Gov. touts Colorado's resolve in State Of The State, but avoids talk about controversial gun laws

DENVER - In his State of the State address, Gov. John Hickenlooper touted the state's resolve in the face of tragedy, but avoided talk about last year's gun legislation.

Highlighting a year of more deadly fires, the devastating September floods and the Arapahoe High School shooting, the Governor says Colorado has not only endured, but thrived.

"Colorado does not shut down. Colorado does not quit. Colorado does not break," said Hickenlooper.

During his 40-minute speech, Hickenlooper highlighted how the state's job growth climbed from 40th in 2010 to fourth this past year. He also talked about more than doubling the state's reserve fund since he took office, which helped the state pay for and recover from the devastating floods.

Download a PDF with the full transcript of the speech

In his speech, the Governor called for $100 million in additional funding for higher education, which would also come with the caveat that colleges and universities would not be able to raise tuition more than six-percent each year.

He also wants to fund a way for all school districts to be able to put their budgets online for transparency.

The elephant in the room was the debate over gun laws that the Governor signed last year.

"As we begin this session, my 'ask' is that we try to ignore divisive politics," said Hickenlooper. "No one needs to remind us we're going into a political season."

The gun laws last year limited magazines to 15 rounds or fewer and requires background checks on all sales, including private sales. Those laws led to the recall of State Sen. John Morse, D-Colorado Springs and State Sen. Angela Giron, D-Pueblo. State Sen. Evie Hudak, D-Westminster, also resigned before a possible recall election. Immediately after his speech, 7NEWS asked Hickenlooper about the future of those gun laws.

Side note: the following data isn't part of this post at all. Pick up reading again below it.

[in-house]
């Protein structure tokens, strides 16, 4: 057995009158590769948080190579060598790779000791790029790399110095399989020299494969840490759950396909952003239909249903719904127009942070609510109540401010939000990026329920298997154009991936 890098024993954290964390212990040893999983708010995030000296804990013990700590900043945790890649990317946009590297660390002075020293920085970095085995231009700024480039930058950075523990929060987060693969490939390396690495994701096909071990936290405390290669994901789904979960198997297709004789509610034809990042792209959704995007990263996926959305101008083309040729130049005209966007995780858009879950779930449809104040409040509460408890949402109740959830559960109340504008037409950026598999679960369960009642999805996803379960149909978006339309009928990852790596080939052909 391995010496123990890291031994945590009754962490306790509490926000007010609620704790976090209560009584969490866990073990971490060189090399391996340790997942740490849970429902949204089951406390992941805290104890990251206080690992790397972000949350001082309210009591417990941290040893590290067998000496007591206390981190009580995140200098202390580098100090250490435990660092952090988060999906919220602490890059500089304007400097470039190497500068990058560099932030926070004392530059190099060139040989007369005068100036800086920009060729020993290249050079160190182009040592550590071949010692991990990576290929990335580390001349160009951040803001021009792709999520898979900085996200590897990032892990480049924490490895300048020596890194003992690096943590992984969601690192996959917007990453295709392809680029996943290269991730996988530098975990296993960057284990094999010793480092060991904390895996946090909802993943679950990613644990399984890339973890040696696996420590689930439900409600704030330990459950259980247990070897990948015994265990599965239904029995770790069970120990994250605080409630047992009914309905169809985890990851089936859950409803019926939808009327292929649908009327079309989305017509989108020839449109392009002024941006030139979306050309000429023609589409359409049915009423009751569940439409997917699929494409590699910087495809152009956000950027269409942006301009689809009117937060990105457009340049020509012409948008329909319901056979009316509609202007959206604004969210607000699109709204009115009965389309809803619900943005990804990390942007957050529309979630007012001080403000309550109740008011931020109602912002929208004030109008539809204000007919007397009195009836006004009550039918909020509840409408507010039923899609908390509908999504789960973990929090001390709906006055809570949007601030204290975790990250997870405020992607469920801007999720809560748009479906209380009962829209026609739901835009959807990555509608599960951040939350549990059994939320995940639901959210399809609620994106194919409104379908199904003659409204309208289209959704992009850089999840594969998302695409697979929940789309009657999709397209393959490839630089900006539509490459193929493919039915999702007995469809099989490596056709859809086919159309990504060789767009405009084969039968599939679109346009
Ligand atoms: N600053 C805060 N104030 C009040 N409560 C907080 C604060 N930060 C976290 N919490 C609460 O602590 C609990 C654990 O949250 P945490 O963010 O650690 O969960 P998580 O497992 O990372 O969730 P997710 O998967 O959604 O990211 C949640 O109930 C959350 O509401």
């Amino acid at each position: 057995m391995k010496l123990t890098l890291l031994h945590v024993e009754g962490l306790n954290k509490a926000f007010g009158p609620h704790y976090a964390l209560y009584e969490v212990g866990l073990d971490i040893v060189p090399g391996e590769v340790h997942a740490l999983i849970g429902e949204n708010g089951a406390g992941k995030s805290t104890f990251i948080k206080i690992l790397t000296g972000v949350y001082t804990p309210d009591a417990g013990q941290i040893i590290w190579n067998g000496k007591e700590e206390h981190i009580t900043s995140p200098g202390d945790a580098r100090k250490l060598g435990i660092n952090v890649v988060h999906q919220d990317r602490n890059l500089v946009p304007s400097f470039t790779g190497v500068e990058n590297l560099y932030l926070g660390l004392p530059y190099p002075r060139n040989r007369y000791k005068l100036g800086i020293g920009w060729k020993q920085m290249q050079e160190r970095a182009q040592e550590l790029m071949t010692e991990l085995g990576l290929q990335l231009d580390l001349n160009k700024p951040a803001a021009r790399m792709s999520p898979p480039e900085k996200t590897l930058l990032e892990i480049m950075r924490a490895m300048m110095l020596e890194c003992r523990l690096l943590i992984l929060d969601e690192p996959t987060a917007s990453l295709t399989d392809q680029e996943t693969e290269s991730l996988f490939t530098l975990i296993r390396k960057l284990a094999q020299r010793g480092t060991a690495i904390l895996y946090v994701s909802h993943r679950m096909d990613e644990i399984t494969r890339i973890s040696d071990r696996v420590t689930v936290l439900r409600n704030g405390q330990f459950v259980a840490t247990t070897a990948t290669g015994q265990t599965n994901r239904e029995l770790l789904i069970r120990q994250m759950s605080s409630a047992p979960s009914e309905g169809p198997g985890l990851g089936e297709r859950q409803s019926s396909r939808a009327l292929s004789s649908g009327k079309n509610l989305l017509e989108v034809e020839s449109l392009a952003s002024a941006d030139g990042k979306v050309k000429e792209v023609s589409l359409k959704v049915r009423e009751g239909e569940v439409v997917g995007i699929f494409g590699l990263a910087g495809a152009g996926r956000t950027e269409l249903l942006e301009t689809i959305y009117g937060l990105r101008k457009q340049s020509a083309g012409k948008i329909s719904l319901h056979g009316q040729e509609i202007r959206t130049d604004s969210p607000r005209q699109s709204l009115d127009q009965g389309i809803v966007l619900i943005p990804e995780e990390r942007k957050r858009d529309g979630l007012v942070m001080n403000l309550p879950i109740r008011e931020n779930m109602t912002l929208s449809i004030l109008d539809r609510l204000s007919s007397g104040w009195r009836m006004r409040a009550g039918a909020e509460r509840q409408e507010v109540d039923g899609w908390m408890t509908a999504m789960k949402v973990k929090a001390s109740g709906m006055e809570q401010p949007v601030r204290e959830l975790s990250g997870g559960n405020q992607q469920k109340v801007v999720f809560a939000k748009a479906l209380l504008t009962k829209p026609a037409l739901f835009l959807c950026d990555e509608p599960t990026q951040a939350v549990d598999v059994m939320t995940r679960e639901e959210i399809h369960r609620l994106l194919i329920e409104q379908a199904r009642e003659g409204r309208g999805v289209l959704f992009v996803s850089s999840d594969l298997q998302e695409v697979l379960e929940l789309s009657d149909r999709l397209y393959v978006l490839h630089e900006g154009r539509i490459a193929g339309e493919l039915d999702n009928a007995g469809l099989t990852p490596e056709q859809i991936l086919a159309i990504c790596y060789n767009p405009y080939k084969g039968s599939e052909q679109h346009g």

"I don't see us repealing laws, but I'm not against trying to figure out a way to fine tune them or make them better," said Hickenlooper.

"You can't run from the fact that 55 sheriffs are suing us for what we did here last year," said State Sen. Bill Cadman, the Senate Minority Leader from Colorado Springs.

Last year, the majority of sheriffs in Colorado joined gun rights organizations and private individuals to sue the state over the gun laws. In November, a judge ruled the sheriffs could no longer be a part of the lawsuit, but allowed the lawsuit to continue with the remaining plaintiffs.

"There will be several things to repeal, or adjust some things that we think were in error," said Cadman.

"How do you not be divisive with those things that happened last year?" asked 7NEWS reporter Marshall Zelinger.

"If I am 'them,' and you heard that from the Governor, I would want to put on as positive a face as I can," said Cadman. "The democrats are still in charge, they control the life or death of virtually every bill, and that is up to them."

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